The King Will Make a Way – Chapter 13


A hawk swept over the village. The sun hadn’t peeked over the horizon yet, but light was beginning to fill the expanse of the sky. Farmers were tending to their animals. Babies cried for milk. Children rolled over and snuggled into their blankets. A long, thin black dog sniffed his way through the streets searching for a discarded treat. A calico cat walked a fence rail. It was Sunday.

Gabe and Angela had slipped from bed when it was still dark. They sat with a candle beside them, casting both light and shadows on the words of the King’s law. Reading those words was all they could think of to help them prepare. They felt as if they were headed into a dark tunnel with no light yet showing at the far end. They didn’t know what the day would bring. They didn’t know Percy’s plans. They didn’t know what Vulpine would do. They didn’t know what would happen to people who didn’t show up to sing in the Square. People like them.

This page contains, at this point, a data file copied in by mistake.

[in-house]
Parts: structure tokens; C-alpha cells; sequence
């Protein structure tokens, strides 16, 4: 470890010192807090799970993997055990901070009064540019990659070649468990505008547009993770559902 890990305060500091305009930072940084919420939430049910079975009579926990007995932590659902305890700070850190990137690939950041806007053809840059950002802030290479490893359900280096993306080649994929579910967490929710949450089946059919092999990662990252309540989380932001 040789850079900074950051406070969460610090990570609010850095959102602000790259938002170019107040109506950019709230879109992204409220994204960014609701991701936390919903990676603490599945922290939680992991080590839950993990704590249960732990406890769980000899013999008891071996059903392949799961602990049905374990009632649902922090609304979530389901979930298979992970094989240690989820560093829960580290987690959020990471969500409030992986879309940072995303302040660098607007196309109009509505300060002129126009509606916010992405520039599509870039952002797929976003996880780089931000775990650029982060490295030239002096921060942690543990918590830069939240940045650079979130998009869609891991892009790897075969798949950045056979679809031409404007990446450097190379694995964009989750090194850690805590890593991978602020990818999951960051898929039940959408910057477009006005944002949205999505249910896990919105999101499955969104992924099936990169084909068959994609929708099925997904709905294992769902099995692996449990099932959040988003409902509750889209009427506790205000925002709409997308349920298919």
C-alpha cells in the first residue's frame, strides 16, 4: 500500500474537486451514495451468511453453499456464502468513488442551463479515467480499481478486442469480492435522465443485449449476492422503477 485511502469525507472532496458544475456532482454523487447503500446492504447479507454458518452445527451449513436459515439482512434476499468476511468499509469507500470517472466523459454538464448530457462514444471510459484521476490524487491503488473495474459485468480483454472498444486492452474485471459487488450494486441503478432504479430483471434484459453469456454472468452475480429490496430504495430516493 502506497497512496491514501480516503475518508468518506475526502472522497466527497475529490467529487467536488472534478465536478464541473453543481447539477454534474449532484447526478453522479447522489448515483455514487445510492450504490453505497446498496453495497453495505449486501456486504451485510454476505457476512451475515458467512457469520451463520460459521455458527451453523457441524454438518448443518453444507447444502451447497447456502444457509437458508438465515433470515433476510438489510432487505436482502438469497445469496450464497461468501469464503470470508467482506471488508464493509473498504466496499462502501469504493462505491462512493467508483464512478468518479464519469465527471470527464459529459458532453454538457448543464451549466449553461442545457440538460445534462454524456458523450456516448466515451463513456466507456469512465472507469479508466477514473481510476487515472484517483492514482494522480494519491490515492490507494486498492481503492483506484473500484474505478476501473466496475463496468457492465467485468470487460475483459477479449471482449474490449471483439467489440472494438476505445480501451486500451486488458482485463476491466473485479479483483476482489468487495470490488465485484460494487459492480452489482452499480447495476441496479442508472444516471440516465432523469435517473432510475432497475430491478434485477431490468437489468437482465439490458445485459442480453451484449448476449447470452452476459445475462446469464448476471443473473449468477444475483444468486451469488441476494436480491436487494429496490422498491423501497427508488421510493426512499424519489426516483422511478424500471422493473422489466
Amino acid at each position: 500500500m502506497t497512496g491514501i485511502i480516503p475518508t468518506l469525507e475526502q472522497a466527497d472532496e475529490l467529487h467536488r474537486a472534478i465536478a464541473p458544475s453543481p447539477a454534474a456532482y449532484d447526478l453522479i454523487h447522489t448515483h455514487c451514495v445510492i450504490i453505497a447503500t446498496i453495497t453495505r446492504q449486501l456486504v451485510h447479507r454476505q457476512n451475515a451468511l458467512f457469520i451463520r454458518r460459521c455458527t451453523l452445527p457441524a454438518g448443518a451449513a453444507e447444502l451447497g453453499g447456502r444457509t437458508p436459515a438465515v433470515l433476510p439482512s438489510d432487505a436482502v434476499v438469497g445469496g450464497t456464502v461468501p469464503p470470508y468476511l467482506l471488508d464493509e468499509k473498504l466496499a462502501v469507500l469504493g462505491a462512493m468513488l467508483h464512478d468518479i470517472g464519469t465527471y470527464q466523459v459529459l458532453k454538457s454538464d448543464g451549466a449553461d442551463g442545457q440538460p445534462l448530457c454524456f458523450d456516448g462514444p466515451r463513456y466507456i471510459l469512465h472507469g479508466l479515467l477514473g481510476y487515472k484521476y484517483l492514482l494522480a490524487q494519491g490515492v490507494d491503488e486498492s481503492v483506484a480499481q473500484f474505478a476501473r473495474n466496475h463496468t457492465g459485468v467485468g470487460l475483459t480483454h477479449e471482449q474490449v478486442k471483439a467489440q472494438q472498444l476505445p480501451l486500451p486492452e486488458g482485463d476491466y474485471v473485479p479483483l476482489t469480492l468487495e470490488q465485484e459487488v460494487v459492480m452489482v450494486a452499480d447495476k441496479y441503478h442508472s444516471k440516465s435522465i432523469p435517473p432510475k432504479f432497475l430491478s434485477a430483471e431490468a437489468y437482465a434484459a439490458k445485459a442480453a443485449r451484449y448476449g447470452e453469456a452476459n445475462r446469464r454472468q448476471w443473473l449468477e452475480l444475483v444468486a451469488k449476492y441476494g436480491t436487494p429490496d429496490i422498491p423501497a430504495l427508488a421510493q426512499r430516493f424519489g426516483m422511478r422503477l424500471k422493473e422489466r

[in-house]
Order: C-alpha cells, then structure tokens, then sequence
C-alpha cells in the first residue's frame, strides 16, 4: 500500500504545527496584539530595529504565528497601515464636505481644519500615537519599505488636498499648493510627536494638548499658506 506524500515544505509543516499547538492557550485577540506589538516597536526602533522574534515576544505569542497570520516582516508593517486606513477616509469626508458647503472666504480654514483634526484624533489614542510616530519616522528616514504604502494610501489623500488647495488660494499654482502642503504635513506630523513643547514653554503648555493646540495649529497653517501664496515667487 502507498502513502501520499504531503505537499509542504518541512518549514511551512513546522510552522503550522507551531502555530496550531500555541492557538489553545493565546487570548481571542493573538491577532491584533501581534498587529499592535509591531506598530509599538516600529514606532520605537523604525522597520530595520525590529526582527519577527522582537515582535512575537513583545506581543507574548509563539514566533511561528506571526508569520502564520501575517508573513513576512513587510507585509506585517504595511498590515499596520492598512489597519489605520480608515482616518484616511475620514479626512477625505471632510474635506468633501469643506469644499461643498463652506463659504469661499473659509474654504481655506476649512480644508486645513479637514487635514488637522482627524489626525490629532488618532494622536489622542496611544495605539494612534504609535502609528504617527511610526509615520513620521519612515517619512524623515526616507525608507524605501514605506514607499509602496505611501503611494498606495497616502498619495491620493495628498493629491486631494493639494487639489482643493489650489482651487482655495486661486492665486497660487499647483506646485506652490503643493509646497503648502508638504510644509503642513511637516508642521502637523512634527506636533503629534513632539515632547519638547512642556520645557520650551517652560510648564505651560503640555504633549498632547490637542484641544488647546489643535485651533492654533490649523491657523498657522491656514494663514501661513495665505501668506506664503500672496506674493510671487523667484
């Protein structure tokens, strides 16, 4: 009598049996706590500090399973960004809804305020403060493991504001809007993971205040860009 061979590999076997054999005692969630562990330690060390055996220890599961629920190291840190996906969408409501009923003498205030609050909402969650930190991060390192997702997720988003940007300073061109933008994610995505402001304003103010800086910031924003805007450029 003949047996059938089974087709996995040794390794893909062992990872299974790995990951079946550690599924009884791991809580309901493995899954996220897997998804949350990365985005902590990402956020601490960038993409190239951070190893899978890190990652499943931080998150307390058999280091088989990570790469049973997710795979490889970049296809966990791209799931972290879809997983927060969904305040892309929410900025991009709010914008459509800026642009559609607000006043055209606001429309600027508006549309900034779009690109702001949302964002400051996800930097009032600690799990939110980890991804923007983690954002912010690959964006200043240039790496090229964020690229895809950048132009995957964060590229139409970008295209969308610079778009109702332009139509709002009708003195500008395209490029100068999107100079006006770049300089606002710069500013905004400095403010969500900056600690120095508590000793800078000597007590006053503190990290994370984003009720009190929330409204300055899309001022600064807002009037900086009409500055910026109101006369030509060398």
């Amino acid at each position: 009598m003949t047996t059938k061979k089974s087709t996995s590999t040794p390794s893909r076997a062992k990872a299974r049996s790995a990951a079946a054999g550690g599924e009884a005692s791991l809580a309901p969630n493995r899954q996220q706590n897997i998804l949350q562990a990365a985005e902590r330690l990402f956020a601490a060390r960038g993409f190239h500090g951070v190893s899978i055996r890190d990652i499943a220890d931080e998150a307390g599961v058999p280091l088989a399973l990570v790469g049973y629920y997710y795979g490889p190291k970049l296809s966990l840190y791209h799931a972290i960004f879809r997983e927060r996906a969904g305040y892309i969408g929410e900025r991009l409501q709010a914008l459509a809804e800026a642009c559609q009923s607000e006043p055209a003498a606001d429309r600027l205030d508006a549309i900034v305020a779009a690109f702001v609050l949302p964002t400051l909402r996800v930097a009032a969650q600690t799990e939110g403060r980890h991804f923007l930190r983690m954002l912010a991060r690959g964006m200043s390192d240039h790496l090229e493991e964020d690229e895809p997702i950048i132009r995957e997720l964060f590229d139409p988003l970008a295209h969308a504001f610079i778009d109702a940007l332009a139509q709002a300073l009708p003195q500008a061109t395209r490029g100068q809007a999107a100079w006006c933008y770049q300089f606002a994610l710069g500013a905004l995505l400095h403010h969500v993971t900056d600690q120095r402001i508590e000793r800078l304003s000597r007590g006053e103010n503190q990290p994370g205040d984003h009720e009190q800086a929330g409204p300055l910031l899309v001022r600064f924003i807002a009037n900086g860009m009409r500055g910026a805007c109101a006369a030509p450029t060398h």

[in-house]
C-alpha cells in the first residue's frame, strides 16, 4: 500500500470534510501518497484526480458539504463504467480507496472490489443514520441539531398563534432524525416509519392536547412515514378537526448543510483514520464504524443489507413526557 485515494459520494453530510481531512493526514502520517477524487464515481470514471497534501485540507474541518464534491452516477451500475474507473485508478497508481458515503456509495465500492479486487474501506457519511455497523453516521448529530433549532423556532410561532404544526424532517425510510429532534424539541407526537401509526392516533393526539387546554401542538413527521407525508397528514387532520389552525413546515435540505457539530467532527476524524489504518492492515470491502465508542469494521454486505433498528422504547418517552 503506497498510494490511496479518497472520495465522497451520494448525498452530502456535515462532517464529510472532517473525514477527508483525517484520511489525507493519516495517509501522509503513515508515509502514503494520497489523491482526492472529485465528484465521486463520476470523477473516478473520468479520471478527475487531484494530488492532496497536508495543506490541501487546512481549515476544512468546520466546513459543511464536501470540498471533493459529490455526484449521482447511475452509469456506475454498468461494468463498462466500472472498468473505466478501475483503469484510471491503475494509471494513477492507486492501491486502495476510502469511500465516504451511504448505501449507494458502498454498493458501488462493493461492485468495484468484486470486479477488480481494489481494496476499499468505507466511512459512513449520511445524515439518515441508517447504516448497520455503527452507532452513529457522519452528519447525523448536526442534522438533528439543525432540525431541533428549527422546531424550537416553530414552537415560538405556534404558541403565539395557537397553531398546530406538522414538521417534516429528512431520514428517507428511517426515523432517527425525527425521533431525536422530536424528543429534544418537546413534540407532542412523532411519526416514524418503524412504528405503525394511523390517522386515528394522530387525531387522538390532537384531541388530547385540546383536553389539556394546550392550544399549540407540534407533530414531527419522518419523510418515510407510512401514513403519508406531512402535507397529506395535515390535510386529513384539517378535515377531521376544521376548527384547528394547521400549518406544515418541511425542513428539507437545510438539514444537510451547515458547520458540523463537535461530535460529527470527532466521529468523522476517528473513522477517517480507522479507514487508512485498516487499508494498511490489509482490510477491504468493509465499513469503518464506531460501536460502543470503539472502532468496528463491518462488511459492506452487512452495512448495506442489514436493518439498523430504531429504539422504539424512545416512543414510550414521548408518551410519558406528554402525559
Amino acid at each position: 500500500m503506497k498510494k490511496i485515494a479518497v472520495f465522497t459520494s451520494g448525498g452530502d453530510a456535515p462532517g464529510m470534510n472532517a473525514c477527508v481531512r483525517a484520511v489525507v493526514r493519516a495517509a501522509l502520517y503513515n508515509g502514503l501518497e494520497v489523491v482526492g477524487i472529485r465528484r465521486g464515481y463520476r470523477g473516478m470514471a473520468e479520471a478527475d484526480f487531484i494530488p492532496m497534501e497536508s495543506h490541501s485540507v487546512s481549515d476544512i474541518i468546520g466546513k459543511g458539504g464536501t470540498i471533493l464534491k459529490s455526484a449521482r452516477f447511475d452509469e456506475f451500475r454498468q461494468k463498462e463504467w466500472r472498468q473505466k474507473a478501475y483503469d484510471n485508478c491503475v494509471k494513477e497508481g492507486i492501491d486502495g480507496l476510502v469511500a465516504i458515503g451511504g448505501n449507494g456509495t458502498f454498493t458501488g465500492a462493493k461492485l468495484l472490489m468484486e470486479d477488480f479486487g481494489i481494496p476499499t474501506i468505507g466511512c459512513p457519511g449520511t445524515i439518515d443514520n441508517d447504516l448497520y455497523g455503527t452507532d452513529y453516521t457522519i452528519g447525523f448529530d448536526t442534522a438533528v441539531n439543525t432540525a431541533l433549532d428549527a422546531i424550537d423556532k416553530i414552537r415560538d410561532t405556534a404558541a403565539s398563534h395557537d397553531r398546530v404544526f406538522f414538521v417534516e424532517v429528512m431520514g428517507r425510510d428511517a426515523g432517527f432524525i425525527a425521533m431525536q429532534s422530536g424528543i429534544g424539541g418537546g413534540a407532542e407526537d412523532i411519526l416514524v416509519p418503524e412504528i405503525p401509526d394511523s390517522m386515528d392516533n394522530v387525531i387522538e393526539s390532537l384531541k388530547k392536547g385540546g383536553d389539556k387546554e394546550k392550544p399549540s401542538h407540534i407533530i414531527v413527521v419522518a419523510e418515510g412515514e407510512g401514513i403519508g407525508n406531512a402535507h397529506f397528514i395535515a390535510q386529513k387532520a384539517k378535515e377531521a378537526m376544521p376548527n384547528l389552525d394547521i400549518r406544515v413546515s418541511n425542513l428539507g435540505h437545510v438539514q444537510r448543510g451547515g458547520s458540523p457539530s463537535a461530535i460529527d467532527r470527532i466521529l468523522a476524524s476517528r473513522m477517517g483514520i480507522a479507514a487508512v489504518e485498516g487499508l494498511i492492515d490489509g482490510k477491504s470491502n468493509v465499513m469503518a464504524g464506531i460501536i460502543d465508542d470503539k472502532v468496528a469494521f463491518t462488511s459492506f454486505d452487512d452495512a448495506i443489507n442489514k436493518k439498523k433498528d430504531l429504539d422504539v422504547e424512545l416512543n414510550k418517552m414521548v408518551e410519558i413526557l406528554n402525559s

A jarring sound clashed with the early morning tranquility. Whack. Thwack. Tap. Tap. Tap. Whack. Thwack. A hammer pounded a code that echoed off of King’s Hill, delivering the message to the inn. What did it mean? Angela and Gabe wanted to know and raced each other down to the Square. Watching from afar, they crouched in the shadows of the Assembly Hall.